Below is just a small trick I learned from my director that I want to share with you guys which is HOW TO FIGURE OUT THE ALCOHOL CONTENT IN WINE. I was going to post up a video of me showing you guys the trick but it was hard to get the ‘tears’ to show up on the camera. Instead, this video does a good job explaining what I’m trying to say. All you do is swirl your wine, look closely and you’ll start seeing ‘tears’ (also known as legs, arches, rivulets) dripping down the glass; it looks like rain hitting your windshield. The more ‘tears’ there are, the higher the alcohol content. You try it – take a couple glasses with a different wine in each and observe which one has the highest alcohol content.

Wine of the Day: Acacia California 2009 (Pinot Noir)

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Red Wine = Sophistication?

Visitors to the International Wine & Spirits Wine Festival sampling wine. (Mike Clarke/AFP/Getty Images)

So we’re going to take a small detour from our journey of exploring different red wines to looking at red wines in a global context. According to this article posted on (12/12/2010), it talks about the red wine’s increasing popularity among the Chinese people. In December, there was a Hong Kong International Wine and Spirits Festival as well as several wine auctions. One of the biggest auction houses, Christie’s, auctioned off 12 bottles of Chateau Lafite 1982 for $90,000. Before you drop your jaw in awe, let me tell you that Chateau Lafite in the wine world is like the king of all red wines; it is the top-notch, VIP, above-all type of wine. Getting my drift? So when you have a bottle such as this dating back to 1982, it becomes even more rare and prestigious than any of the other wines you see out on your grocery store shelf. However, my point is not on how much these bottles were sold for at the auction, but more so on the fact that 5 or even 10 years ago, no one in China would have bidded more than $10,000 for it.

You’re probably wondering does that mean EVERYONE in China is drinking thousand dollar wines? Of course not! There are still about 800 million who are still struggling to survive in China. However, there is a surge of people drinking red wine, especially among the middle class. Michael Xu, a ‘newsprung’ middle class man who works on a cruise ship,  said, “Young guys, like me, we think it’s cool, it’s Western and very modern to drink wine.”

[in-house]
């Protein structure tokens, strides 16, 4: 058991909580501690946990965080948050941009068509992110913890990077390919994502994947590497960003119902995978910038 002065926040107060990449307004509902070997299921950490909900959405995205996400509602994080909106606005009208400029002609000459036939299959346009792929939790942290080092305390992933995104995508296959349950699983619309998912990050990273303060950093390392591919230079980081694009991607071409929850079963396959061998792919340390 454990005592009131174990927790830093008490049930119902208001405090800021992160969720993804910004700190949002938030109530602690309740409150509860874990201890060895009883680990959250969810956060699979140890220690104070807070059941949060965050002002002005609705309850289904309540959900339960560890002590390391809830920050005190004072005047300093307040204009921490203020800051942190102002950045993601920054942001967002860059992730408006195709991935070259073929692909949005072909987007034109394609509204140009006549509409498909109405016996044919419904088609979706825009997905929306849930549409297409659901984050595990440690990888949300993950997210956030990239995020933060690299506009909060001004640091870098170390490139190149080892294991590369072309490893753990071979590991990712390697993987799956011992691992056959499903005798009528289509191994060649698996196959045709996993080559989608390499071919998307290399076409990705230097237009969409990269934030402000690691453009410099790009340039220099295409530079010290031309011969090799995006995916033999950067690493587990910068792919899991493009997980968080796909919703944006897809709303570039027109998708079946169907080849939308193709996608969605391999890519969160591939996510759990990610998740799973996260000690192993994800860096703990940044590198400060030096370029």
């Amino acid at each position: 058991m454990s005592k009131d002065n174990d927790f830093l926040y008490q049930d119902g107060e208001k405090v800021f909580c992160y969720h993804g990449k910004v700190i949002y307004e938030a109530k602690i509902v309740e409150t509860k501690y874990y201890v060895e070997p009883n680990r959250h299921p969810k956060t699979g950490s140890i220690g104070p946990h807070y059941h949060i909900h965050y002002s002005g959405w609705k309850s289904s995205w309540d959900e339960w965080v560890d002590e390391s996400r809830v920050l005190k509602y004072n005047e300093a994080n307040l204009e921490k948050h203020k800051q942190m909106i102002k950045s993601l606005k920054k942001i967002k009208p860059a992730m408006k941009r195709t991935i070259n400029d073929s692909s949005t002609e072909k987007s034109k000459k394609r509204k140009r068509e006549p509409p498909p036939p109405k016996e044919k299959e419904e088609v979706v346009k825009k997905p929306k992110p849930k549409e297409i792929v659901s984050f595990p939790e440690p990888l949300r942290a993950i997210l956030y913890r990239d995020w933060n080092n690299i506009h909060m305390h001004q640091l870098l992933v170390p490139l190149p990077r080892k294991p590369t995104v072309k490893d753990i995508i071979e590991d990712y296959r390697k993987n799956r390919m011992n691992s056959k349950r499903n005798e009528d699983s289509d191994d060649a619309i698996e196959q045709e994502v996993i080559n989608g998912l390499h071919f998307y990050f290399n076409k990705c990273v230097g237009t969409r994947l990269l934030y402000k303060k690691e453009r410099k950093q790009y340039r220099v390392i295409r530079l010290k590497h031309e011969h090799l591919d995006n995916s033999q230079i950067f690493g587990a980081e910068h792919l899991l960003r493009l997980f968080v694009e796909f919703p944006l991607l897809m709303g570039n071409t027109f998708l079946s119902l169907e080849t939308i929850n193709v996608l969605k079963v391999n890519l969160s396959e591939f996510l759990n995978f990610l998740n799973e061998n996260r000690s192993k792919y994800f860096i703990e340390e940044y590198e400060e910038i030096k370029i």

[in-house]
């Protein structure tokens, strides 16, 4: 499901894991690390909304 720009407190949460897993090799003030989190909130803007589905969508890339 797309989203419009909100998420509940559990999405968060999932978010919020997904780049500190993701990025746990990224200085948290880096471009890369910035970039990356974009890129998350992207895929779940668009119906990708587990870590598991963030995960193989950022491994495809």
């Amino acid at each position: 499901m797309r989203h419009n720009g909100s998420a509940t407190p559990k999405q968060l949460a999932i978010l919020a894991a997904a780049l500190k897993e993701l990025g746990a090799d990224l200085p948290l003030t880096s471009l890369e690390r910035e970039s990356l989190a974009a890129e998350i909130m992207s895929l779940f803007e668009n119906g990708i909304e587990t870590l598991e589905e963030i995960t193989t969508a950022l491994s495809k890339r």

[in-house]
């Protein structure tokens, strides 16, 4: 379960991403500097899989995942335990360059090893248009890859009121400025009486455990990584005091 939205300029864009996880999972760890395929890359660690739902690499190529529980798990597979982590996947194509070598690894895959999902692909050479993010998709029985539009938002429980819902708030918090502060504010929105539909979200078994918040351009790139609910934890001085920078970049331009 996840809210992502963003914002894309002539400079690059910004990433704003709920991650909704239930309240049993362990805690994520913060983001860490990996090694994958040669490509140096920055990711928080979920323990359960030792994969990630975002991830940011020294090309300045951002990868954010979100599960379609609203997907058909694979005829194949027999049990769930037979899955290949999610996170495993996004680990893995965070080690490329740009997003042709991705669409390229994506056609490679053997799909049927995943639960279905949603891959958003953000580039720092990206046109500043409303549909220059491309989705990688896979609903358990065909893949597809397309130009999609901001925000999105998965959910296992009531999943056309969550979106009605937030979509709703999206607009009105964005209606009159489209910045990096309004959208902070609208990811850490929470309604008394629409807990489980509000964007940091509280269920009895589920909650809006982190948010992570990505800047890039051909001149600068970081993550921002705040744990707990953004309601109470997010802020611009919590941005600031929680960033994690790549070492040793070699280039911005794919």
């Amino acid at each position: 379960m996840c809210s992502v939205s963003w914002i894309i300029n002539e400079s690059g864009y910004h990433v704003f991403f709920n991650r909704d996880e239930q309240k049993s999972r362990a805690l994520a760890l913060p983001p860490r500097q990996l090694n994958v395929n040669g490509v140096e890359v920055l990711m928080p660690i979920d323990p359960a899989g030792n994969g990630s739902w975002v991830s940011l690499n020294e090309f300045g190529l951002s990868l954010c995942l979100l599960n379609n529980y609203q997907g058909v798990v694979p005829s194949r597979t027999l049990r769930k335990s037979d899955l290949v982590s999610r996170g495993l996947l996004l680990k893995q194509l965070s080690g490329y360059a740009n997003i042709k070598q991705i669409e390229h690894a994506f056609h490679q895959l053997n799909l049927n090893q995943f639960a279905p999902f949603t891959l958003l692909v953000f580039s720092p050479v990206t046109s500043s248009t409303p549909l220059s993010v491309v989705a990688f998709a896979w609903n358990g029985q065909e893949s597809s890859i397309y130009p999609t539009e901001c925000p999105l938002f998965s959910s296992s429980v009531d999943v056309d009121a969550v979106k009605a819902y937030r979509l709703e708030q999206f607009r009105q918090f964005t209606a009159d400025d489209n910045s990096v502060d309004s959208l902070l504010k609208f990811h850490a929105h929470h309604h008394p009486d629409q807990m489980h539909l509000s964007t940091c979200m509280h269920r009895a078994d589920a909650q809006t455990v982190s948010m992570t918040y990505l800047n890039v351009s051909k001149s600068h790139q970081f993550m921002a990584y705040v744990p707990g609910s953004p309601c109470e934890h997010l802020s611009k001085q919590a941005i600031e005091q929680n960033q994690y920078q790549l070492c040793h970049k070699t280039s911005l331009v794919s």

As I’ve mentioned in earlier blogs, red wine has always been viewed as a symbol of prestige and poise. The Western world was always seen as ‘refined’ and many countries would try to take what was Western and incorporate it into their own culture. For China, it ranges from the fashion such as the top hats, suits, and waistline dresses in the 40s to the present where European style houses are popular in the richer areas of China. Because the middle class are starting to become wealthier, they relate wealth with an increased standard of living, which involves drinking red wine. Red wine exemplifies this higher quality of living and it is nowadays, in China, a common gift to give to esteemed guests. If you’re not giving Lafite to a top-level business meeting, you may seem rude. I do agree that drinking red wine does make you seem more sophisticated but I disagree that drinking wine can DEFINE your status. I think it’s preposterous that if you don’t give a CEO a bottle of Lafite, you can be regarded as being offensive; the same thing that I think it’s ridiculous how the South have debutant balls, serving only as an excuse for rich people to dress up and show off their wealth. Without hesitation, the Chateau Lafite is a very good bottle of wine, but it should not DETERMINE your status just because you drink it; drinking wine does NOT make you more refined than the person sitting next to you!

Frei Brothers Reserve 2007 (Syrah)

Wine of the Day: Frei Brothers Reserve 2007 (Syrah) [Side Note: Vons has an amazing and huge selection of wines and this bottle was bought from there]

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What are the Red Wines?

You’re probably wondering why are we only talking about red wines? Well, the wine industry is so vast, ranging from champagnes, dessert wines, rose wines, fortified wines, white wines, to red wines, that’s impossible to delve deeply into all of them. Red wines is the popular choice nowadays, and it is also the most complex out of all the wines. With my focus on comparing red wines in Europe to red wines in California and what the wine industry is like now, I will spend this time to briefly explain the field of wine-making as well as what the common red wines are.

The grapes for making red wine is not your usual grocery store grapes. They are smaller in size and the taste of the grapes are infused with more flavors than a regular grape. The environment varies for wine-making; however, ample sunlight, dryness, high altitudes for some regions, and nutritious soil is needed. Rain is the enemy to wine-making for they will make the grapes too watery, and not have enough concentrated flavor. The different types of soil can range from rocky gravel rich in minerals to limestone. For example, Châteauneuf-du-Pape in France grows their vineyards where the soil is covered by galets (pudding stones). Galets are smooth and oval shaped stones and they retain the heat from the sun and radiate the heat back when the night is cool, providing a consistent temperature to the vines.

Below are the top 10 common red grapes used in comprising the wine that is sitting on your dining table. In many cases, you have at least 2 kinds of grapes mixed together in the wine that you are drinking; however, depending on the region from where the wine was made, they have different regulations of how much ‘mixing’ you can do with the grapes.

1) Barbera – mostly found in Italy and is used as a blending wine.

2) Brunello – a rare, expensive, fruity Tuscan red wine. It has a very bold flavor and this is the only grape that is allowed to grow in the region of Brunello di Montalcino, partly because the region’s soil is very rich.

3) Sangiovese – the signature red wine grape in Tuscany and the Chianti region (aka wine region). It is also frequently blended with Cabernet Sauvignon.